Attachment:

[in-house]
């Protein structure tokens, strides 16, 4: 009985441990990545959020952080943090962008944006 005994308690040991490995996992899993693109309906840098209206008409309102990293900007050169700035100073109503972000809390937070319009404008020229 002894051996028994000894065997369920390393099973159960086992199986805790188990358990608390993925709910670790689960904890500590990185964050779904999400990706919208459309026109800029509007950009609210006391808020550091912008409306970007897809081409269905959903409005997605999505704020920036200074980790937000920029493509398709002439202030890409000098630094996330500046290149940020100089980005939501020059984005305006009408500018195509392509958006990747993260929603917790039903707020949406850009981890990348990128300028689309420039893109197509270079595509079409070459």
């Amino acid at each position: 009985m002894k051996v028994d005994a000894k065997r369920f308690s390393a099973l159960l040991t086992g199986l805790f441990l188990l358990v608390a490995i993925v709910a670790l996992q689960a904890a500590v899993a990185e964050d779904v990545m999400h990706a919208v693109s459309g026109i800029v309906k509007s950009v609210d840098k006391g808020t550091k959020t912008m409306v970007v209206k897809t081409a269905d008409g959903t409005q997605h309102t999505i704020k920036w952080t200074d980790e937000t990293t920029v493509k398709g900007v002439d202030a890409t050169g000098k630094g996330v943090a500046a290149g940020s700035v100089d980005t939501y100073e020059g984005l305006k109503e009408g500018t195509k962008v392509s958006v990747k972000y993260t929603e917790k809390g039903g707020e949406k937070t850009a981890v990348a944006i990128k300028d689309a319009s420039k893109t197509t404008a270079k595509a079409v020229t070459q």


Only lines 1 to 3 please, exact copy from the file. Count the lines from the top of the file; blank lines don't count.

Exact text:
[in-house]
């Protein structure tokens, strides 16, 4: 009985441990990545959020952080943090962008944006 005994308690040991490995996992899993693109309906840098209206008409309102990293900007050169700035100073109503972000809390937070319009404008020229 002894051996028994000894065997369920390393099973159960086992199986805790188990358990608390993925709910670790689960904890500590990185964050779904999400990706919208459309026109800029509007950009609210006391808020550091912008409306970007897809081409269905959903409005997605999505704020920036200074980790937000920029493509398709002439202030890409000098630094996330500046290149940020100089980005939501020059984005305006009408500018195509392509958006990747993260929603917790039903707020949406850009981890990348990128300028689309420039893109197509270079595509079409070459």
């Amino acid at each position: 009985m002894k051996v028994d005994a000894k065997r369920f308690s390393a099973l159960l040991t086992g199986l805790f441990l188990l358990v608390a490995i993925v709910a670790l996992q689960a904890a500590v899993a990185e964050d779904v990545m999400h990706a919208v693109s459309g026109i800029v309906k509007s950009v609210d840098k006391g808020t550091k959020t912008m409306v970007v209206k897809t081409a269905d008409g959903t409005q997605h309102t999505i704020k920036w952080t200074d980790e937000t990293t920029v493509k398709g900007v002439d202030a890409t050169g000098k630094g996330v943090a500046a290149g940020s700035v100089d980005t939501y100073e020059g984005l305006k109503e009408g500018t195509k962008v392509s958006v990747k972000y993260t929603e917790k809390g039903g707020e949406k937070t850009a981890v990348a944006i990128k300028d689309a319009s420039k893109t197509t404008a270079k595509a079409v020229t070459q």